Frias' passion was for teaching and coaching. His love of chess was inspirational to many young chess players; he had a dynamic presence and keen sense of humor. Among his individual students were Grandmasters Ilya Gurevich, who became the junior world champion, and Patrick Wolf, both recipients of the American Chess Foundation Samford Fellowship, and Jennifer Shahade, two-time U.S. Women's Champion. Victor also coached Josh Waitzkin and was featured in the bestselling book Searching for Bobby Fischer. Starting in the 1980's, Frias taught at the Dalton Academy and the Gifted and Talented Center of New York. He coached the U.S. junior chess team at several international Olympic competitions from 1988 to 2003. He coached the Mexican Olympic team from 1996-97.
In 1994 Victor became the director of the Yonkers Projects Chess Clubs Program in the Yonkers housing projects, and sponsored a tournament with more than 200 inner-city children in 1995. Victor established a nonprofit foundation Chess for Kids in 1998, dedicated to the promotion of chess. His New York Chessathon in 2001 was attended by 800 children. He ran after-school programs in numerous public and private schools in Westchester County, Connecticut, New Jersey and New York. Victor was actively teaching until November, when he became ill.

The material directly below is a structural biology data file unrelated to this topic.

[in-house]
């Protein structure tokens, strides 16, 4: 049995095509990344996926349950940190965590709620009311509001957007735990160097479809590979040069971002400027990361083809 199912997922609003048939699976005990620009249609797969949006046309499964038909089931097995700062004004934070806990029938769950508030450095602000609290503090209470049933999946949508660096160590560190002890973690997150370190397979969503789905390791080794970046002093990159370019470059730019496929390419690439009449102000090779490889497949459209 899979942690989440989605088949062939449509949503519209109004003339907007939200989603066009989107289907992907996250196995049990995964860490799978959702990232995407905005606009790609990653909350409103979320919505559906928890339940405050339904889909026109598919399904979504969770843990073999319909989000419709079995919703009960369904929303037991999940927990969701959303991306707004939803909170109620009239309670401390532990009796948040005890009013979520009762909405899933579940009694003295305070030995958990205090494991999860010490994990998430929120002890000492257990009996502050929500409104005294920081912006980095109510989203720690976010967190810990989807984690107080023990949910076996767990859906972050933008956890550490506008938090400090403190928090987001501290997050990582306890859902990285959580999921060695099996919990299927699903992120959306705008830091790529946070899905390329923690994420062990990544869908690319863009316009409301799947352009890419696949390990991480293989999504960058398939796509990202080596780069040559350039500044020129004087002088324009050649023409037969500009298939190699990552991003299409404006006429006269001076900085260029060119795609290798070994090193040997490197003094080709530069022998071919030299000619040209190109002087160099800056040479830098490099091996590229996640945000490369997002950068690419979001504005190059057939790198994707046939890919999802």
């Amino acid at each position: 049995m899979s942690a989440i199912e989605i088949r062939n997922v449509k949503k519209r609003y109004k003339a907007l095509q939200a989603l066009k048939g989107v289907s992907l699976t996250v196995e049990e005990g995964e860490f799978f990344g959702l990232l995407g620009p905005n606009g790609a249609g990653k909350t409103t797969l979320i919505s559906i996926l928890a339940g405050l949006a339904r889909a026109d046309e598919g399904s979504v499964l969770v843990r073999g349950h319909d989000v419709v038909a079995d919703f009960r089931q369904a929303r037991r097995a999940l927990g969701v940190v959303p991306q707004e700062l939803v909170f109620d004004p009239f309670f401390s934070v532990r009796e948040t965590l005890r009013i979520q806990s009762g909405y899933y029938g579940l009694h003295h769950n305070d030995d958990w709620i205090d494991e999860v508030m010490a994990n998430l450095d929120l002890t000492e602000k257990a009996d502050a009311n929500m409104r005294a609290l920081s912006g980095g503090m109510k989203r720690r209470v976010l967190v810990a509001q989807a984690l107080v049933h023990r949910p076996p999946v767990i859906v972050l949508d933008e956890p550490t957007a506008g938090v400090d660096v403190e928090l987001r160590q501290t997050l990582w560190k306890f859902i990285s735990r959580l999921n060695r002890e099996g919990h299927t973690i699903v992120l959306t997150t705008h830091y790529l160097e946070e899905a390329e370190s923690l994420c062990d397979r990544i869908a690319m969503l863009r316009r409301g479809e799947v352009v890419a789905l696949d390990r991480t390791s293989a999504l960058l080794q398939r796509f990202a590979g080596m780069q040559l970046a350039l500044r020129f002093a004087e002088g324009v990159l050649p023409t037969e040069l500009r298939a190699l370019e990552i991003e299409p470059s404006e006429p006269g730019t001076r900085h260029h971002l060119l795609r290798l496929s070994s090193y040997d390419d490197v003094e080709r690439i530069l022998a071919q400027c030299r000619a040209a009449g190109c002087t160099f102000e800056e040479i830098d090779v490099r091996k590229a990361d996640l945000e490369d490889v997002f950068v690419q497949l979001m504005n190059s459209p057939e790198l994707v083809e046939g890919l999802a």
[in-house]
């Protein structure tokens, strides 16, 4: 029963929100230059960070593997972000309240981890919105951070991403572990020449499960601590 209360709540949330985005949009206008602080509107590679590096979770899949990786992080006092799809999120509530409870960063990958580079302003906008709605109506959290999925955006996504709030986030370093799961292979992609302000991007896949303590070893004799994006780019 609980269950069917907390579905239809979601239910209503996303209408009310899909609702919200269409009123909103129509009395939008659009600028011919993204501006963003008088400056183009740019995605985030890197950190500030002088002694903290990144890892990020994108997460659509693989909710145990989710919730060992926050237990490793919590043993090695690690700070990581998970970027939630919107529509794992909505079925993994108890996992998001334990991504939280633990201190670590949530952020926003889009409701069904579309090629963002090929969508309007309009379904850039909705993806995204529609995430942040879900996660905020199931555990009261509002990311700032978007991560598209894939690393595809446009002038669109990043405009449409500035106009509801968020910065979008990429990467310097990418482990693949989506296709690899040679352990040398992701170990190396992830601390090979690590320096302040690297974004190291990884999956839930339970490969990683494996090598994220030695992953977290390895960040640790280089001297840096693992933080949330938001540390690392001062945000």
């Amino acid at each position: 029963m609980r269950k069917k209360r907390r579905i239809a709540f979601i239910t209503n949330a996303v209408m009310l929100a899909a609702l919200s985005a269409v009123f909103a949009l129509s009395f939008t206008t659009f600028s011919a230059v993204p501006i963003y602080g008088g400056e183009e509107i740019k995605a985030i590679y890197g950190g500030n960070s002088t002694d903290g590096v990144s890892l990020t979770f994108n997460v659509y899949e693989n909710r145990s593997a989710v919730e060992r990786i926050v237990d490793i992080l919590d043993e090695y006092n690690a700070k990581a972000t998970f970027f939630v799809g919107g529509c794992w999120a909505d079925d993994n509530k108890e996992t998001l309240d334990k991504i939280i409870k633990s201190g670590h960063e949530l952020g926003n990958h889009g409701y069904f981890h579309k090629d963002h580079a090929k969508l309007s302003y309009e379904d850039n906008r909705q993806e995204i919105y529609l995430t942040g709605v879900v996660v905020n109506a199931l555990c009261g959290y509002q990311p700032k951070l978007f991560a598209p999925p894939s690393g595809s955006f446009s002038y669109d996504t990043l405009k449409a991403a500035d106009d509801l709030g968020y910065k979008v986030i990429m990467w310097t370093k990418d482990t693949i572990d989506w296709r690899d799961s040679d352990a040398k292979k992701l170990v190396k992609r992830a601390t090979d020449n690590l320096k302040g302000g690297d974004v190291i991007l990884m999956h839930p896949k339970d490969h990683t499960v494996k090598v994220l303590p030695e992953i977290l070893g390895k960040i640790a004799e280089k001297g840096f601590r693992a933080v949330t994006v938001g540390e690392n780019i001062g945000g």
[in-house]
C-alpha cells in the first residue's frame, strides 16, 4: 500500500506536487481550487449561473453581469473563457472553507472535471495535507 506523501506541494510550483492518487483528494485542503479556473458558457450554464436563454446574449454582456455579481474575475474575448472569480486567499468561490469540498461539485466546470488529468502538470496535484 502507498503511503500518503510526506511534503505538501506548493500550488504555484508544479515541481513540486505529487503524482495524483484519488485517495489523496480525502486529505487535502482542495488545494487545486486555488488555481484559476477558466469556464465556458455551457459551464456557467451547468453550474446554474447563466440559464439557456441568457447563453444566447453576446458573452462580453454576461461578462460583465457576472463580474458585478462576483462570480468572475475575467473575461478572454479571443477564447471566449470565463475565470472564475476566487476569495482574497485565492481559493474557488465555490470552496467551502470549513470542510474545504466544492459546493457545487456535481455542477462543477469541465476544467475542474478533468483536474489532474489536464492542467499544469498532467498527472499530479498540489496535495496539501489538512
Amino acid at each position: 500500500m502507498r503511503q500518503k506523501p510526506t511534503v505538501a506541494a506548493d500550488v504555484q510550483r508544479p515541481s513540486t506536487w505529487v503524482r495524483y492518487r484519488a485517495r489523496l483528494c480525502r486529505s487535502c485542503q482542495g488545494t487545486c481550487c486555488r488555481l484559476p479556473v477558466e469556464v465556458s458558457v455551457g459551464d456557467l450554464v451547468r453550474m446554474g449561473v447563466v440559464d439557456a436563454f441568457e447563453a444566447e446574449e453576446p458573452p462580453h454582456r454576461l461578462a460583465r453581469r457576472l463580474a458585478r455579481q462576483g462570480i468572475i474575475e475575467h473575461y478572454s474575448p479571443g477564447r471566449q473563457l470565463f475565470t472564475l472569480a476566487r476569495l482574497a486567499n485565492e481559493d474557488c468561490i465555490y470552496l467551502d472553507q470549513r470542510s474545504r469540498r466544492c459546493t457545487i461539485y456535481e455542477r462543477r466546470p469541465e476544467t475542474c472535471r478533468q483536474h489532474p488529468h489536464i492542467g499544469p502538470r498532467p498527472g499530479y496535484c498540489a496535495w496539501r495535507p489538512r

His children brought him great joy; he loved hiking, traveling, listening to eclectic music with them. He is survived by his sons, Camilo, age 17, Pablo, age 14, and wife, Zoe Tilton; and parents Adriana Apablaza and Victor Frias and brother Gonzalo of Santiago, Chile.
A memorial service celebrating Victor Frias' life will be held at the Marshall Chess, 23 W. 10th Street, Manhattan, on Saturday, January 22, 2005, at 1 PM. Donations (not tax-deductible) in his memory may be made to a fund for his children's education through the U.S. Chess Trust c/o United States Chess Federation, 3068 U.S. Route 9W, Suite 100, New Windsor, NY, 12553.
Tribute to Victor with love from Arlene Katz Spitzer